“We’re all sourcing from the same stream, and so it’s really important that we understand what they’re doing, and of course when the time comes, that they understand what we’re doing,” she said.

What about the little mollusks?

Eldora’s storage sites are near or in several critical wildlife habitat areas designated by Boulder County. Elk migrate through the nearby Arapaho Ranch. Peterson Lake has been a home to the Rocky Mountain capshell, a small freshwater mollusk that is federally designated as a sensitive species.

The mollusk can only live at certain elevations, and in Colorado, it has only been found in Boulder County. In the county, surveys have only found it at Peterson Lake, said Susan Spaulding, an environmental resources specialist for Boulder County.

Lake Eldora is in the Buckeye Basin, another designated habitat in part because beavers and a plant called willow carrs have been found there. The thick willow stands comprise 1% of the mountain landscape in Boulder County and support three times the breeding birds compared to other habitats.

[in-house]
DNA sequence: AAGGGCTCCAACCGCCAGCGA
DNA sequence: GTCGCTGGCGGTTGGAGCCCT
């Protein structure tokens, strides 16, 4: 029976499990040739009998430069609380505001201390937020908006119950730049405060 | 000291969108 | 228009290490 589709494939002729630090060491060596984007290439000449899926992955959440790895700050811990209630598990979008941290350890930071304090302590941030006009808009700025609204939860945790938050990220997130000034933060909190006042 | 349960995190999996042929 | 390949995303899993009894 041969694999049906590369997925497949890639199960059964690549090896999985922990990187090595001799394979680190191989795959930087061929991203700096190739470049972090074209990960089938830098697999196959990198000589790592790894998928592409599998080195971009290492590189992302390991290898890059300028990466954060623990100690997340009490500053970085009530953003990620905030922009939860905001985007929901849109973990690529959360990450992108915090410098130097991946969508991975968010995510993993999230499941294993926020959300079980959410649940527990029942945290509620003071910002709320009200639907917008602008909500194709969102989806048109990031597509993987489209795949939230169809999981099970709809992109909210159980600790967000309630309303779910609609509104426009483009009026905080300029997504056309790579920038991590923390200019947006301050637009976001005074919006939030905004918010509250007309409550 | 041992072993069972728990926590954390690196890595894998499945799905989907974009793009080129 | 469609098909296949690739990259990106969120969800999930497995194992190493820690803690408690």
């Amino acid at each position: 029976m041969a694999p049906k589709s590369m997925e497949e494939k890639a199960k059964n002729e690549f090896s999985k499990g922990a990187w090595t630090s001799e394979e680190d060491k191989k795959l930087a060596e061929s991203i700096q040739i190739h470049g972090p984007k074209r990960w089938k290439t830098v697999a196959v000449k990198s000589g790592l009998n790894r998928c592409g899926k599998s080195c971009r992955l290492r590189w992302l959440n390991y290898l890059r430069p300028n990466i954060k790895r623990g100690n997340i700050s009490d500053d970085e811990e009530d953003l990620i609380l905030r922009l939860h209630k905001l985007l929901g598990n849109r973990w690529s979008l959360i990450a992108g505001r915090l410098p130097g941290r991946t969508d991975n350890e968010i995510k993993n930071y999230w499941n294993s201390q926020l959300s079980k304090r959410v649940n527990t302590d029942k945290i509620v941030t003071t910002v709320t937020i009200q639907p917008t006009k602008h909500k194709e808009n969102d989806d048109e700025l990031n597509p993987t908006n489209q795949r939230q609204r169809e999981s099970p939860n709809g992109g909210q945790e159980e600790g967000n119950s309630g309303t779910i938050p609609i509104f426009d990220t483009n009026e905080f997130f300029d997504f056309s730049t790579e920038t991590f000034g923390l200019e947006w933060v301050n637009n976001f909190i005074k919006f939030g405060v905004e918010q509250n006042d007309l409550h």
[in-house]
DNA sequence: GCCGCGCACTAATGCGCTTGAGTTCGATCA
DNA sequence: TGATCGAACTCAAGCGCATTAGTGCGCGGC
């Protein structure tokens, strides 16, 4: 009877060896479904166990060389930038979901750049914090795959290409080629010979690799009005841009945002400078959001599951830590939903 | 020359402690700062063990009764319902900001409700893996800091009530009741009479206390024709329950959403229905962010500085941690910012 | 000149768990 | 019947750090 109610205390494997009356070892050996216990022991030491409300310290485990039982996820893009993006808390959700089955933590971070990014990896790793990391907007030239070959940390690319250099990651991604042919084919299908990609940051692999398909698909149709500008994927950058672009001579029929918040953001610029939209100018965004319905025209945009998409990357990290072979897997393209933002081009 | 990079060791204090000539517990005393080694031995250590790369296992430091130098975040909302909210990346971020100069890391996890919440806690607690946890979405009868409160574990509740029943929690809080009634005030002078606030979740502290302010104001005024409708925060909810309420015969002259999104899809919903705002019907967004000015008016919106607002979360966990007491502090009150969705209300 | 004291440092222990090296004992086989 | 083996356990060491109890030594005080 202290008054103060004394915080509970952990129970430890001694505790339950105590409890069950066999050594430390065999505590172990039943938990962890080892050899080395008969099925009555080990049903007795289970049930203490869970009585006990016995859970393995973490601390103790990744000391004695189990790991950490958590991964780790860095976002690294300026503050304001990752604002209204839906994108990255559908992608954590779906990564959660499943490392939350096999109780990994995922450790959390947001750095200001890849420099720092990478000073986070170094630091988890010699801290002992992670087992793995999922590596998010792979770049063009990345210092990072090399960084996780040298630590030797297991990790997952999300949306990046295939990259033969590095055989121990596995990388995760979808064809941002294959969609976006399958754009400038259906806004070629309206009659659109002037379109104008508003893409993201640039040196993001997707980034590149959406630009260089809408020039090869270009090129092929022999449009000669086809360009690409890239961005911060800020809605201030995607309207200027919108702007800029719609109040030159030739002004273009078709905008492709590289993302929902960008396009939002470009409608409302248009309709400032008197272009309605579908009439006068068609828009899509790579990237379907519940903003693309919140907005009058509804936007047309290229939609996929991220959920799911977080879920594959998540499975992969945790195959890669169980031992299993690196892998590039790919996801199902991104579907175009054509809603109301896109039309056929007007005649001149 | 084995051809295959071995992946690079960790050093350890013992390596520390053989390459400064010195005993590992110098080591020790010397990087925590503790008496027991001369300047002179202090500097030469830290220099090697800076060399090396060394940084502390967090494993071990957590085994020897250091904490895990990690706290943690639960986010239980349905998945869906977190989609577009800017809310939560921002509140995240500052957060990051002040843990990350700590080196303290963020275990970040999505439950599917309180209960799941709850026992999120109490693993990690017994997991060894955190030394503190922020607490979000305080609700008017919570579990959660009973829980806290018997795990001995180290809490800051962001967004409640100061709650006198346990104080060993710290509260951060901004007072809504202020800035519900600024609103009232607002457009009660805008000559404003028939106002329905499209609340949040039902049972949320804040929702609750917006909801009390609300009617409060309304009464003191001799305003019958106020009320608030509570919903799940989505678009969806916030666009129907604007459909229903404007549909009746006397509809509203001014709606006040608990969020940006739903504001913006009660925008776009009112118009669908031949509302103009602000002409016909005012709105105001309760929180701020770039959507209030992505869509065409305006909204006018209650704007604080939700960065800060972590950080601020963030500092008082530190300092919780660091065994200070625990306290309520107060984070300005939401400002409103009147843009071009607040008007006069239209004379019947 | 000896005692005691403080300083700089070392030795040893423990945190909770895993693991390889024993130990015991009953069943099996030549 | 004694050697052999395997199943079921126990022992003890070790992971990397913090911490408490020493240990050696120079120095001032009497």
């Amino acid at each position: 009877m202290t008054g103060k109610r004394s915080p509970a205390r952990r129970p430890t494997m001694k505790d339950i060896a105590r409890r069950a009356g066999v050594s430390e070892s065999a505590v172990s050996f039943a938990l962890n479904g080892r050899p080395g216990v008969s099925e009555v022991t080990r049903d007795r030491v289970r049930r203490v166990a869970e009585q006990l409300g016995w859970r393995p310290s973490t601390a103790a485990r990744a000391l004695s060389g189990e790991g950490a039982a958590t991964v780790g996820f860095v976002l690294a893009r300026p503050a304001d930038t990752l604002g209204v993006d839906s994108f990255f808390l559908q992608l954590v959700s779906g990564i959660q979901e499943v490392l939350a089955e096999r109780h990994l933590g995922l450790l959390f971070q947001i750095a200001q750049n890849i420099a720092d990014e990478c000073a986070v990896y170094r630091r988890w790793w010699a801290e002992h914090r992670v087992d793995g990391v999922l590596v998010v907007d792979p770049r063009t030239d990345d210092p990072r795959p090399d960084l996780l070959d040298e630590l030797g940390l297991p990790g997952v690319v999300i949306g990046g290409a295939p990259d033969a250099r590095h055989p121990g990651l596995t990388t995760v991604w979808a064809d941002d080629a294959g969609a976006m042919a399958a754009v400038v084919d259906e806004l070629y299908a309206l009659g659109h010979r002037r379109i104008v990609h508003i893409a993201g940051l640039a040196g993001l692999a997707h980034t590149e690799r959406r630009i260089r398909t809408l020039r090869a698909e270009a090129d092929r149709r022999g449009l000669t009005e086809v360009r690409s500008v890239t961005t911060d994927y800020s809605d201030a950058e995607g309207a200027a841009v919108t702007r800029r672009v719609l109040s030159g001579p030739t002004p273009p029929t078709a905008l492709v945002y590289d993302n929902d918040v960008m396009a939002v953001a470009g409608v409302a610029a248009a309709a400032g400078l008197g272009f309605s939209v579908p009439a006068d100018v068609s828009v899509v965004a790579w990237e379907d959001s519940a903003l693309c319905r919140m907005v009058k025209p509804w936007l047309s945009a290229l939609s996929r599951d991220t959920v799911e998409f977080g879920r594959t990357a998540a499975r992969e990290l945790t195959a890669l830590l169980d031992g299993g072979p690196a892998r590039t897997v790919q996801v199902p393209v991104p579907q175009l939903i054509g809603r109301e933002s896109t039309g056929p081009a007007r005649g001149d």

Willow carrs are highly sensitive and could be impacted by changing flows in streams, like if water levels are depleted because more water is diverted or stored upstream.

“Less water flow, then there’s less water for the willows,” Spaulding said. “However this works out into the future, we would happily work with Eldora Ski Resort — again, as we have in the past — to comment on any sort of habitat mitigations that might be helpful.”

For its part, Eldora said its plans put a heavy emphasis on environmental needs.

“This was a solution that had the least environmental impact of any other solution. … Everything else was moving more earth, or potentially building a new dam,” Tregaskis said. “We really tried to do this in a way that had the smallest environmental impact as possible.”

This story originally appeared in the Colorado Sun, a partner to Water Education Colorado in publishing Fresh Water News to cover water stories of critical importance to Colorado and the West.